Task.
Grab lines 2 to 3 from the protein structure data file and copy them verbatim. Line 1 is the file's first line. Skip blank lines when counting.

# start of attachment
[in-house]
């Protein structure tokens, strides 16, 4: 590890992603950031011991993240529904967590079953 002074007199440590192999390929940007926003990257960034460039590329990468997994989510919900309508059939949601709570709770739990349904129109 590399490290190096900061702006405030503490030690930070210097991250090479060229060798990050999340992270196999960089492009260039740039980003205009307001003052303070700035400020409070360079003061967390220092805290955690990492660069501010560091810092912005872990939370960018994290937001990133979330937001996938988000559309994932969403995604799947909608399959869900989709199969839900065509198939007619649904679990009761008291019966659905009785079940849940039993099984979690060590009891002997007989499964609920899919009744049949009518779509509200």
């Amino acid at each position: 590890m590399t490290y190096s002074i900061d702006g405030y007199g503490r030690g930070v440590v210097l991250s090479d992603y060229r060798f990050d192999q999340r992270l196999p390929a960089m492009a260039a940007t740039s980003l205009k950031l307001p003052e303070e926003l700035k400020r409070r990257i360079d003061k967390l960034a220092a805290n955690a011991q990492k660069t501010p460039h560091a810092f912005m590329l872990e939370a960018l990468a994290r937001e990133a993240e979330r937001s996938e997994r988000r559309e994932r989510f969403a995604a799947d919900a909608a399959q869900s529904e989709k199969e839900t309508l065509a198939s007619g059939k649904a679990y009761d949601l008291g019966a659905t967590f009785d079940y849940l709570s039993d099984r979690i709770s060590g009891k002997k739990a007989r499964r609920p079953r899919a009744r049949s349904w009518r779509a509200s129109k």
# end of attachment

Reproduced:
């Protein structure tokens, strides 16, 4: 590890992603950031011991993240529904967590079953 002074007199440590192999390929940007926003990257960034460039590329990468997994989510919900309508059939949601709570709770739990349904129109 590399490290190096900061702006405030503490030690930070210097991250090479060229060798990050999340992270196999960089492009260039740039980003205009307001003052303070700035400020409070360079003061967390220092805290955690990492660069501010560091810092912005872990939370960018994290937001990133979330937001996938988000559309994932969403995604799947909608399959869900989709199969839900065509198939007619649904679990009761008291019966659905009785079940849940039993099984979690060590009891002997007989499964609920899919009744049949009518779509509200």
């Amino acid at each position: 590890m590399t490290y190096s002074i900061d702006g405030y007199g503490r030690g930070v440590v210097l991250s090479d992603y060229r060798f990050d192999q999340r992270l196999p390929a960089m492009a260039a940007t740039s980003l205009k950031l307001p003052e303070e926003l700035k400020r409070r990257i360079d003061k967390l960034a220092a805290n955690a011991q990492k660069t501010p460039h560091a810092f912005m590329l872990e939370a960018l990468a994290r937001e990133a993240e979330r937001s996938e997994r988000r559309e994932r989510f969403a995604a799947d919900a909608a399959q869900s529904e989709k199969e839900t309508l065509a198939s007619g059939k649904a679990y009761d949601l008291g019966a659905t967590f009785d079940y849940l709570s039993d099984r979690i709770s060590g009891k002997k739990a007989r499964r609920p079953r899919a009744r049949s349904w009518r779509a509200s129109k």